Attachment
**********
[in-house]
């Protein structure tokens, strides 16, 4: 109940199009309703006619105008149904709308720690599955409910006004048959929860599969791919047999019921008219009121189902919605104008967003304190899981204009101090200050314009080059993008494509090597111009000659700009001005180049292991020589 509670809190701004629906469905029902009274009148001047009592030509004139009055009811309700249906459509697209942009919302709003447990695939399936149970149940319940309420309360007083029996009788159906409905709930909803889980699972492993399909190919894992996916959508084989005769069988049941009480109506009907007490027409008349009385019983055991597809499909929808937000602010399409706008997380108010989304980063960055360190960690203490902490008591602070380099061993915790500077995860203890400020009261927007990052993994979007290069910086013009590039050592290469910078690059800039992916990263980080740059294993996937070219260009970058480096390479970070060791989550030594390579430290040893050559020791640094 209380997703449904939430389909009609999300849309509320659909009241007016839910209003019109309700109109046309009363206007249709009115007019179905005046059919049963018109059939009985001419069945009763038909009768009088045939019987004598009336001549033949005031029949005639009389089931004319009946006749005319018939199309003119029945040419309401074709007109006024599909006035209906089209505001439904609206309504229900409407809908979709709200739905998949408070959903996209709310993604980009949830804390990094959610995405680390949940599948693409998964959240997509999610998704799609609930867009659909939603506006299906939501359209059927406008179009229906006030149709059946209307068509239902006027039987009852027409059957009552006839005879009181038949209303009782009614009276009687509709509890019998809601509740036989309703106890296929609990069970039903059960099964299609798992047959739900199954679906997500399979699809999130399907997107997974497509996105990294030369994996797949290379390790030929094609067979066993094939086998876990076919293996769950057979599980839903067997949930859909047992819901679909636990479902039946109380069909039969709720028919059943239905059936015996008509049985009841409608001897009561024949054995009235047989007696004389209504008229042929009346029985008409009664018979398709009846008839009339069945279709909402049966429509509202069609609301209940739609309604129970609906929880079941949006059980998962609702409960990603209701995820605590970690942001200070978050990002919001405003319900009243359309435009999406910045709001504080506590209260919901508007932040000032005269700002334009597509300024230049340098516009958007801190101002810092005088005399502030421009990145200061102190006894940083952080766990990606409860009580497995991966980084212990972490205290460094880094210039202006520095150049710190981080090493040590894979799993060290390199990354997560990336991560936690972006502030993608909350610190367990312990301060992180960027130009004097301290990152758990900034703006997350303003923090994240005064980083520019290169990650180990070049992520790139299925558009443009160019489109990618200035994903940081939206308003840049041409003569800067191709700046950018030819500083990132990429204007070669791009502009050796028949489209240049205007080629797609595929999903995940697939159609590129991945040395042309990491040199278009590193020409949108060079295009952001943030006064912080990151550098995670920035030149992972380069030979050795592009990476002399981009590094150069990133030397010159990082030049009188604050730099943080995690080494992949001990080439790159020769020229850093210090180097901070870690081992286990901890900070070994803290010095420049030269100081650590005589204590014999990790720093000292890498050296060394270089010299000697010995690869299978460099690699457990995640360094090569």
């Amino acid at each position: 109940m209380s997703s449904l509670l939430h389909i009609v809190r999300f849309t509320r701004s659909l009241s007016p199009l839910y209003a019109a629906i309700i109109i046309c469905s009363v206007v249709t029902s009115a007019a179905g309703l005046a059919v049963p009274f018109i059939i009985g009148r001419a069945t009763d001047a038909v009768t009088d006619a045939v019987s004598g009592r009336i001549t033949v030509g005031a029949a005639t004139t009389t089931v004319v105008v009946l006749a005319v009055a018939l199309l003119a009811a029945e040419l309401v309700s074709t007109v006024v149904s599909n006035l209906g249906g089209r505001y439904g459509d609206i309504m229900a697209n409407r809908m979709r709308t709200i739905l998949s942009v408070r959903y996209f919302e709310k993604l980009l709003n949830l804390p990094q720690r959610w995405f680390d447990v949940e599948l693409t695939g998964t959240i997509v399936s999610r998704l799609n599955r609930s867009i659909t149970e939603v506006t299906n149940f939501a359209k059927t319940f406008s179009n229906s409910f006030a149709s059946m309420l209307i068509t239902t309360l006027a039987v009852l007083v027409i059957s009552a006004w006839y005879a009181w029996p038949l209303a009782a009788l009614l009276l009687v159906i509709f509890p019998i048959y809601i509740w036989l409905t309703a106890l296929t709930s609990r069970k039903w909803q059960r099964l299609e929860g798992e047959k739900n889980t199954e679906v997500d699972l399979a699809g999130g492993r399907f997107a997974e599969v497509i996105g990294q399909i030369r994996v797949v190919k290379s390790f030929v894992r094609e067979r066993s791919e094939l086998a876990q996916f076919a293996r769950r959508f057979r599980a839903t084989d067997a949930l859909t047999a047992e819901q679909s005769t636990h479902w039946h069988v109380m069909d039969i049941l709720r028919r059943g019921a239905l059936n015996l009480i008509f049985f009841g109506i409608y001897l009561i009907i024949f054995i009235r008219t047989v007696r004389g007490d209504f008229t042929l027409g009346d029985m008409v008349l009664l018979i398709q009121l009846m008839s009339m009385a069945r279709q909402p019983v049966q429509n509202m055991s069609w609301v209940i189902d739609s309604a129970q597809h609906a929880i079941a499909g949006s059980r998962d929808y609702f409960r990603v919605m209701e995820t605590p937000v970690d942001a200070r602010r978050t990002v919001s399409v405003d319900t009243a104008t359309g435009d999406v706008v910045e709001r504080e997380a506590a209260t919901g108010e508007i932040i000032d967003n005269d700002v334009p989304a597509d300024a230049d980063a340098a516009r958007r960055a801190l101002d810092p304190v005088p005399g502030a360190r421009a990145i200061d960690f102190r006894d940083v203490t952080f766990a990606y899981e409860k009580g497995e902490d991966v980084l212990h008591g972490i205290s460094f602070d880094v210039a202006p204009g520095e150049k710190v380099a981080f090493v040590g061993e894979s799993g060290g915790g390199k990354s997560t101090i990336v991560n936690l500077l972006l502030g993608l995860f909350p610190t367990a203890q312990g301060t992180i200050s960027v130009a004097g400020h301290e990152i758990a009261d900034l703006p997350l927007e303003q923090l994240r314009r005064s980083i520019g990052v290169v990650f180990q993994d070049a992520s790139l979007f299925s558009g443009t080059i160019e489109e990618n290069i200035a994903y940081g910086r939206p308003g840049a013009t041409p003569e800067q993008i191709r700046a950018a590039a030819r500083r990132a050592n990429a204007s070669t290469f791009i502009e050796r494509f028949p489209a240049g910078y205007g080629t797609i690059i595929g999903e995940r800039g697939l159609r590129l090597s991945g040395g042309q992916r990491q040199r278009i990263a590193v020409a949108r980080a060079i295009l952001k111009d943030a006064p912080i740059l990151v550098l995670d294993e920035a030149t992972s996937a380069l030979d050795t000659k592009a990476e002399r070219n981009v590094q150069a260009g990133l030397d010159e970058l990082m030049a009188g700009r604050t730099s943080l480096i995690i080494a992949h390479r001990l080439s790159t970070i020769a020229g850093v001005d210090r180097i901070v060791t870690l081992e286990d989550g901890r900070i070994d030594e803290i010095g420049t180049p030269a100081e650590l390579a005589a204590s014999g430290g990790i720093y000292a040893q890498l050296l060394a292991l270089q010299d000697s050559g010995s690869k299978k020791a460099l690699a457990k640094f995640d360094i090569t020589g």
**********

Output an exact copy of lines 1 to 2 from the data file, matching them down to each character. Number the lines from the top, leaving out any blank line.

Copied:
[in-house]
């Protein structure tokens, strides 16, 4: 109940199009309703006619105008149904709308720690599955409910006004048959929860599969791919047999019921008219009121189902919605104008967003304190899981204009101090200050314009080059993008494509090597111009000659700009001005180049292991020589 509670809190701004629906469905029902009274009148001047009592030509004139009055009811309700249906459509697209942009919302709003447990695939399936149970149940319940309420309360007083029996009788159906409905709930909803889980699972492993399909190919894992996916959508084989005769069988049941009480109506009907007490027409008349009385019983055991597809499909929808937000602010399409706008997380108010989304980063960055360190960690203490902490008591602070380099061993915790500077995860203890400020009261927007990052993994979007290069910086013009590039050592290469910078690059800039992916990263980080740059294993996937070219260009970058480096390479970070060791989550030594390579430290040893050559020791640094 209380997703449904939430389909009609999300849309509320659909009241007016839910209003019109309700109109046309009363206007249709009115007019179905005046059919049963018109059939009985001419069945009763038909009768009088045939019987004598009336001549033949005031029949005639009389089931004319009946006749005319018939199309003119029945040419309401074709007109006024599909006035209906089209505001439904609206309504229900409407809908979709709200739905998949408070959903996209709310993604980009949830804390990094959610995405680390949940599948693409998964959240997509999610998704799609609930867009659909939603506006299906939501359209059927406008179009229906006030149709059946209307068509239902006027039987009852027409059957009552006839005879009181038949209303009782009614009276009687509709509890019998809601509740036989309703106890296929609990069970039903059960099964299609798992047959739900199954679906997500399979699809999130399907997107997974497509996105990294030369994996797949290379390790030929094609067979066993094939086998876990076919293996769950057979599980839903067997949930859909047992819901679909636990479902039946109380069909039969709720028919059943239905059936015996008509049985009841409608001897009561024949054995009235047989007696004389209504008229042929009346029985008409009664018979398709009846008839009339069945279709909402049966429509509202069609609301209940739609309604129970609906929880079941949006059980998962609702409960990603209701995820605590970690942001200070978050990002919001405003319900009243359309435009999406910045709001504080506590209260919901508007932040000032005269700002334009597509300024230049340098516009958007801190101002810092005088005399502030421009990145200061102190006894940083952080766990990606409860009580497995991966980084212990972490205290460094880094210039202006520095150049710190981080090493040590894979799993060290390199990354997560990336991560936690972006502030993608909350610190367990312990301060992180960027130009004097301290990152758990900034703006997350303003923090994240005064980083520019290169990650180990070049992520790139299925558009443009160019489109990618200035994903940081939206308003840049041409003569800067191709700046950018030819500083990132990429204007070669791009502009050796028949489209240049205007080629797609595929999903995940697939159609590129991945040395042309990491040199278009590193020409949108060079295009952001943030006064912080990151550098995670920035030149992972380069030979050795592009990476002399981009590094150069990133030397010159990082030049009188604050730099943080995690080494992949001990080439790159020769020229850093210090180097901070870690081992286990901890900070070994803290010095420049030269100081650590005589204590014999990790720093000292890498050296060394270089010299000697010995690869299978460099690699457990995640360094090569």